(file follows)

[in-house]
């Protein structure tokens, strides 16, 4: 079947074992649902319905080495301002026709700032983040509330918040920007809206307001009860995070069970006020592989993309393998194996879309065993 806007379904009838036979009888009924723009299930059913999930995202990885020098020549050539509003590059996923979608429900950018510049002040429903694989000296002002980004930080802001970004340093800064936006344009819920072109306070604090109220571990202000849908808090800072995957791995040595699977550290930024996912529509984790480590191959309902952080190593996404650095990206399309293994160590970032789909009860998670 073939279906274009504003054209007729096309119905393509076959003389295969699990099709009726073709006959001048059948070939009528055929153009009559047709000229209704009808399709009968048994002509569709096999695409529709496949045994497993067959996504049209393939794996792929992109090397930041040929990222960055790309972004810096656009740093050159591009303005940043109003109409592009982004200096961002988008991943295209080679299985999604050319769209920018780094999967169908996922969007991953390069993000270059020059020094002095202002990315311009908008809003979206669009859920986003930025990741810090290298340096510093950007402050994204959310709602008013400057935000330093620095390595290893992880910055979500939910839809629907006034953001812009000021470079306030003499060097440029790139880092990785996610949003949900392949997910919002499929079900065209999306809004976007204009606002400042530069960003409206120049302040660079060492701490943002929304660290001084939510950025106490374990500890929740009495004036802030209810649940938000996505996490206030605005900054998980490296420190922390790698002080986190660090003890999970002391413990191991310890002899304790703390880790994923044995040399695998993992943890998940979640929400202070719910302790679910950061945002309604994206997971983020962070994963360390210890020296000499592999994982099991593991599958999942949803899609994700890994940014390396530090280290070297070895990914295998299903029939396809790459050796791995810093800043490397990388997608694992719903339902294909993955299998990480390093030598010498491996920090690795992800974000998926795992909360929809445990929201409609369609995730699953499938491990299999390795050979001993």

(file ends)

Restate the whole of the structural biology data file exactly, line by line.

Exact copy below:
[in-house]
């Protein structure tokens, strides 16, 4: 079947074992649902319905080495301002026709700032983040509330918040920007809206307001009860995070069970006020592989993309393998194996879309065993 806007379904009838036979009888009924723009299930059913999930995202990885020098020549050539509003590059996923979608429900950018510049002040429903694989000296002002980004930080802001970004340093800064936006344009819920072109306070604090109220571990202000849908808090800072995957791995040595699977550290930024996912529509984790480590191959309902952080190593996404650095990206399309293994160590970032789909009860998670 073939279906274009504003054209007729096309119905393509076959003389295969699990099709009726073709006959001048059948070939009528055929153009009559047709000229209704009808399709009968048994002509569709096999695409529709496949045994497993067959996504049209393939794996792929992109090397930041040929990222960055790309972004810096656009740093050159591009303005940043109003109409592009982004200096961002988008991943295209080679299985999604050319769209920018780094999967169908996922969007991953390069993000270059020059020094002095202002990315311009908008809003979206669009859920986003930025990741810090290298340096510093950007402050994204959310709602008013400057935000330093620095390595290893992880910055979500939910839809629907006034953001812009000021470079306030003499060097440029790139880092990785996610949003949900392949997910919002499929079900065209999306809004976007204009606002400042530069960003409206120049302040660079060492701490943002929304660290001084939510950025106490374990500890929740009495004036802030209810649940938000996505996490206030605005900054998980490296420190922390790698002080986190660090003890999970002391413990191991310890002899304790703390880790994923044995040399695998993992943890998940979640929400202070719910302790679910950061945002309604994206997971983020962070994963360390210890020296000499592999994982099991593991599958999942949803899609994700890994940014390396530090280290070297070895990914295998299903029939396809790459050796791995810093800043490397990388997608694992719903339902294909993955299998990480390093030598010498491996920090690795992800974000998926795992909360929809445990929201409609369609995730699953499938491990299999390795050979001993």